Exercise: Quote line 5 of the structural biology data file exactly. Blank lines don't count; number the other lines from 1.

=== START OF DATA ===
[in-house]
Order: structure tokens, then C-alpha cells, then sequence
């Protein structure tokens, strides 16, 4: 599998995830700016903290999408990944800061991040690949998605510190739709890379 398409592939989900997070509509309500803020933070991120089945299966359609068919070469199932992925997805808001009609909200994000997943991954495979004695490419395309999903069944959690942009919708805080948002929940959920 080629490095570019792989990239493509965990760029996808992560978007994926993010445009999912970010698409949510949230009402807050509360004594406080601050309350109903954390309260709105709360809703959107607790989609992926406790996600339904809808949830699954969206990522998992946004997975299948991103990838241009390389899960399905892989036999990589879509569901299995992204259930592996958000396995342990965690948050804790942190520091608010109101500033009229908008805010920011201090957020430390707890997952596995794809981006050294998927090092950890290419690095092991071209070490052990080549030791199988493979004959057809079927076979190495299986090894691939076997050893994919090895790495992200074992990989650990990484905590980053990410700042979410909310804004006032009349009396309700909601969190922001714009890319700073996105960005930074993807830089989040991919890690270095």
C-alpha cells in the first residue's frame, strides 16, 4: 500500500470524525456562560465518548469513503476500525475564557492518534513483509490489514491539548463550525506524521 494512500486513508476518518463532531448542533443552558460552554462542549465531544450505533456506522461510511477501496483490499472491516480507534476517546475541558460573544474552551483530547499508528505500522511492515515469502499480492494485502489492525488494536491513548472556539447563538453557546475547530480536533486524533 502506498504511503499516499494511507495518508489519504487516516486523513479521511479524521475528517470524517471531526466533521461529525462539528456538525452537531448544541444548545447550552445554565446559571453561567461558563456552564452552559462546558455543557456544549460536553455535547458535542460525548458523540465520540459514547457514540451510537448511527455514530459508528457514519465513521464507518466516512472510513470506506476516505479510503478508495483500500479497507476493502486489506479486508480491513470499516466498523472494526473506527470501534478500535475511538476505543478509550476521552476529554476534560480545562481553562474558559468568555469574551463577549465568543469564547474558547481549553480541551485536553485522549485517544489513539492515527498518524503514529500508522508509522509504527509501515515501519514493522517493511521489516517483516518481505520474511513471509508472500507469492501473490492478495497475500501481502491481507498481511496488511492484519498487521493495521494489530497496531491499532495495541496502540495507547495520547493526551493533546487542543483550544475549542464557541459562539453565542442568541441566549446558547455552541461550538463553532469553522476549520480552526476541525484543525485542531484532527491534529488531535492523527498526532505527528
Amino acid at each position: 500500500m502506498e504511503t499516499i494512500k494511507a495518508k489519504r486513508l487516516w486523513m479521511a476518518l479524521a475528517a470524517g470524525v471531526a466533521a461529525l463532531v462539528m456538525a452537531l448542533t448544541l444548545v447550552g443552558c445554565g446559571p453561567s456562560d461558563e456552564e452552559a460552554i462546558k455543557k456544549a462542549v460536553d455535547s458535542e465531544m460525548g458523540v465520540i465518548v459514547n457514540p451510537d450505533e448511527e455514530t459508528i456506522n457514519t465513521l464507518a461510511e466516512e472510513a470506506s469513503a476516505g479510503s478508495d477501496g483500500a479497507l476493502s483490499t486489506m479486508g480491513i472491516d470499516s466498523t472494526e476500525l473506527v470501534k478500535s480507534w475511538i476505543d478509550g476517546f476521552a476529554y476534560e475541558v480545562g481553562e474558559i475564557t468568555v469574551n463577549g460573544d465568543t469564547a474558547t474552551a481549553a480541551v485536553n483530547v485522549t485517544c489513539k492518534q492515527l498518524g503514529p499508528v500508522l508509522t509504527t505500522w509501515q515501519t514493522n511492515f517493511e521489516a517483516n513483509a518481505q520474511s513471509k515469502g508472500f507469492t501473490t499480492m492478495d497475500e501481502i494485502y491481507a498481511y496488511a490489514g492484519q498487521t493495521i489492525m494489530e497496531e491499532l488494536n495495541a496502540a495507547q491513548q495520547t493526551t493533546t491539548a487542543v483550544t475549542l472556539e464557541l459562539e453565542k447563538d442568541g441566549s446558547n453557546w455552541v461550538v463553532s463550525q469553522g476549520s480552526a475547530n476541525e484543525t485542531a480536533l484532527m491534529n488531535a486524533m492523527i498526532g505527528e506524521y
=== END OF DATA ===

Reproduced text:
Amino acid at each position: 500500500m502506498e504511503t499516499i494512500k494511507a495518508k489519504r486513508l487516516w486523513m479521511a476518518l479524521a475528517a470524517g470524525v471531526a466533521a461529525l463532531v462539528m456538525a452537531l448542533t448544541l444548545v447550552g443552558c445554565g446559571p453561567s456562560d461558563e456552564e452552559a460552554i462546558k455543557k456544549a462542549v460536553d455535547s458535542e465531544m460525548g458523540v465520540i465518548v459514547n457514540p451510537d450505533e448511527e455514530t459508528i456506522n457514519t465513521l464507518a461510511e466516512e472510513a470506506s469513503a476516505g479510503s478508495d477501496g483500500a479497507l476493502s483490499t486489506m479486508g480491513i472491516d470499516s466498523t472494526e476500525l473506527v470501534k478500535s480507534w475511538i476505543d478509550g476517546f476521552a476529554y476534560e475541558v480545562g481553562e474558559i475564557t468568555v469574551n463577549g460573544d465568543t469564547a474558547t474552551a481549553a480541551v485536553n483530547v485522549t485517544c489513539k492518534q492515527l498518524g503514529p499508528v500508522l508509522t509504527t505500522w509501515q515501519t514493522n511492515f517493511e521489516a517483516n513483509a518481505q520474511s513471509k515469502g508472500f507469492t501473490t499480492m492478495d497475500e501481502i494485502y491481507a498481511y496488511a490489514g492484519q498487521t493495521i489492525m494489530e497496531e491499532l488494536n495495541a496502540a495507547q491513548q495520547t493526551t493533546t491539548a487542543v483550544t475549542l472556539e464557541l459562539e453565542k447563538d442568541g441566549s446558547n453557546w455552541v461550538v463553532s463550525q469553522g476549520s480552526a475547530n476541525e484543525t485542531a480536533l484532527m491534529n488531535a486524533m492523527i498526532g505527528e506524521y